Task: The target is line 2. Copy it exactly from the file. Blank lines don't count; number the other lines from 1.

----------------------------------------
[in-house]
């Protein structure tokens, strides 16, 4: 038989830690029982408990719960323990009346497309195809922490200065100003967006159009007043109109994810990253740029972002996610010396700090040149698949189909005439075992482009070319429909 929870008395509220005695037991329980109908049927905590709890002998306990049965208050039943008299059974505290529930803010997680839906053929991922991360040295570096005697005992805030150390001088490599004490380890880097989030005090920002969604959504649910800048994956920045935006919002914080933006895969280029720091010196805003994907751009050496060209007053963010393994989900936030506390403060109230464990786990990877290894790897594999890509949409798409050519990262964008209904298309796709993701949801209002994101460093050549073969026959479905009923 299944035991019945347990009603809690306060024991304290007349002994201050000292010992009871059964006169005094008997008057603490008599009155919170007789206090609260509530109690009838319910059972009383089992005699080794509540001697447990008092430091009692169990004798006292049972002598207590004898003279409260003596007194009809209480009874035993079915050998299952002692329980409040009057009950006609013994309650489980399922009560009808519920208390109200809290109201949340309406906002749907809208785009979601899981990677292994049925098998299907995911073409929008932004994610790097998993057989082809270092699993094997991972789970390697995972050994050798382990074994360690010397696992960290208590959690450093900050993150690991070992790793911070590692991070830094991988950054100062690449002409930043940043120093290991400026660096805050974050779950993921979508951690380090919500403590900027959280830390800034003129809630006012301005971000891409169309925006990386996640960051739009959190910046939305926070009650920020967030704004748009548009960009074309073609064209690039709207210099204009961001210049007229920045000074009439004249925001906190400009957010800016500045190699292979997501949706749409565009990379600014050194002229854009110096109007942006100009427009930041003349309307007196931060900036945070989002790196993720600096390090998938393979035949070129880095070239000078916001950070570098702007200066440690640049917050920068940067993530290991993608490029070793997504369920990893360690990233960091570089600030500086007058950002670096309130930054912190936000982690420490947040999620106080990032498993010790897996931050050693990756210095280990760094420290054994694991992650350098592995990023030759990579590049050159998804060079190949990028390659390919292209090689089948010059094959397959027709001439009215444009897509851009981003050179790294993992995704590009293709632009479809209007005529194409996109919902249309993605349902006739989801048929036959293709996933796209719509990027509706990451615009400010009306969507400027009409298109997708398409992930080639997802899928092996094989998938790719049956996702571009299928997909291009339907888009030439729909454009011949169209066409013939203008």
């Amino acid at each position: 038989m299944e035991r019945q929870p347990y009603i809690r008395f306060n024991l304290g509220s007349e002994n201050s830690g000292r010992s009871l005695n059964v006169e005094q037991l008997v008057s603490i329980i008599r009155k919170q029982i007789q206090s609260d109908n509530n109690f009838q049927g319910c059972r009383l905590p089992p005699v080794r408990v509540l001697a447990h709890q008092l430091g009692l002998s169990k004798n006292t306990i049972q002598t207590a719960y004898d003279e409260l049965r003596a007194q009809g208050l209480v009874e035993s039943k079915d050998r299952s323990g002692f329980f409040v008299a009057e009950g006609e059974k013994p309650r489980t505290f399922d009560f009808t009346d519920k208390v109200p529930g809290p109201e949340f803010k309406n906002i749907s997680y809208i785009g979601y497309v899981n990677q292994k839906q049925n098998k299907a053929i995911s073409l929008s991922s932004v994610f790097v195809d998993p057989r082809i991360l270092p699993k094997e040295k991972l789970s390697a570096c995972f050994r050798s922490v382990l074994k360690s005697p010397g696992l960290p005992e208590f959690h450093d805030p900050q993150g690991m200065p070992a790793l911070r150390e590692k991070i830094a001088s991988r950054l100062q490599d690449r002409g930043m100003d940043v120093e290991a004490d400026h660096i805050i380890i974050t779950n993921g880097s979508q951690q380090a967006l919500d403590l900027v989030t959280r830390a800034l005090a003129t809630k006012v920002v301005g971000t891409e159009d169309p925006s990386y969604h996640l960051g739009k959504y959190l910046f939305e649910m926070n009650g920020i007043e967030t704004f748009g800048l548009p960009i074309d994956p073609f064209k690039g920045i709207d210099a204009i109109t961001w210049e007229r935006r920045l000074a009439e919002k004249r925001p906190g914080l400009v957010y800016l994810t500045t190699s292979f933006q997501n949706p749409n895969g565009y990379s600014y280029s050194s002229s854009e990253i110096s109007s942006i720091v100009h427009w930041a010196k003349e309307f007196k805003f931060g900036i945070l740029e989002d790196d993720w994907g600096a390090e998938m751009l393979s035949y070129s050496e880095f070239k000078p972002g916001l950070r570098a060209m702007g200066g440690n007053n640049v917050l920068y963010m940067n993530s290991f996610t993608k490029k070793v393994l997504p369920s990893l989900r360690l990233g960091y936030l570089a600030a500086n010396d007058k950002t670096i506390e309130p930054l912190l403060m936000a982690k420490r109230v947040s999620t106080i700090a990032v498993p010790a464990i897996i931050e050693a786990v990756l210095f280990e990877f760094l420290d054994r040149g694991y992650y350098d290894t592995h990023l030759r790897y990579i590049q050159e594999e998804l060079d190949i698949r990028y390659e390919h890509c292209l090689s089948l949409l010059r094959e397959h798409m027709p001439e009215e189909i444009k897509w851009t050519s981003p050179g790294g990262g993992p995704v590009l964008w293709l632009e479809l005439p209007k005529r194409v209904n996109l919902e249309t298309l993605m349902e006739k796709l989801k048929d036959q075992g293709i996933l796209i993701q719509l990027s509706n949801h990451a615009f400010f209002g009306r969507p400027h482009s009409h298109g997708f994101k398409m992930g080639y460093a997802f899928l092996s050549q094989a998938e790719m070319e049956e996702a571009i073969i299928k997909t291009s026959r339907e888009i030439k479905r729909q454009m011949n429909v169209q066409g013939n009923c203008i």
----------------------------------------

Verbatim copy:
């Protein structure tokens, strides 16, 4: 038989830690029982408990719960323990009346497309195809922490200065100003967006159009007043109109994810990253740029972002996610010396700090040149698949189909005439075992482009070319429909 929870008395509220005695037991329980109908049927905590709890002998306990049965208050039943008299059974505290529930803010997680839906053929991922991360040295570096005697005992805030150390001088490599004490380890880097989030005090920002969604959504649910800048994956920045935006919002914080933006895969280029720091010196805003994907751009050496060209007053963010393994989900936030506390403060109230464990786990990877290894790897594999890509949409798409050519990262964008209904298309796709993701949801209002994101460093050549073969026959479905009923 299944035991019945347990009603809690306060024991304290007349002994201050000292010992009871059964006169005094008997008057603490008599009155919170007789206090609260509530109690009838319910059972009383089992005699080794509540001697447990008092430091009692169990004798006292049972002598207590004898003279409260003596007194009809209480009874035993079915050998299952002692329980409040009057009950006609013994309650489980399922009560009808519920208390109200809290109201949340309406906002749907809208785009979601899981990677292994049925098998299907995911073409929008932004994610790097998993057989082809270092699993094997991972789970390697995972050994050798382990074994360690010397696992960290208590959690450093900050993150690991070992790793911070590692991070830094991988950054100062690449002409930043940043120093290991400026660096805050974050779950993921979508951690380090919500403590900027959280830390800034003129809630006012301005971000891409169309925006990386996640960051739009959190910046939305926070009650920020967030704004748009548009960009074309073609064209690039709207210099204009961001210049007229920045000074009439004249925001906190400009957010800016500045190699292979997501949706749409565009990379600014050194002229854009110096109007942006100009427009930041003349309307007196931060900036945070989002790196993720600096390090998938393979035949070129880095070239000078916001950070570098702007200066440690640049917050920068940067993530290991993608490029070793997504369920990893360690990233960091570089600030500086007058950002670096309130930054912190936000982690420490947040999620106080990032498993010790897996931050050693990756210095280990760094420290054994694991992650350098592995990023030759990579590049050159998804060079190949990028390659390919292209090689089948010059094959397959027709001439009215444009897509851009981003050179790294993992995704590009293709632009479809209007005529194409996109919902249309993605349902006739989801048929036959293709996933796209719509990027509706990451615009400010009306969507400027009409298109997708398409992930080639997802899928092996094989998938790719049956996702571009299928997909291009339907888009030439729909454009011949169209066409013939203008």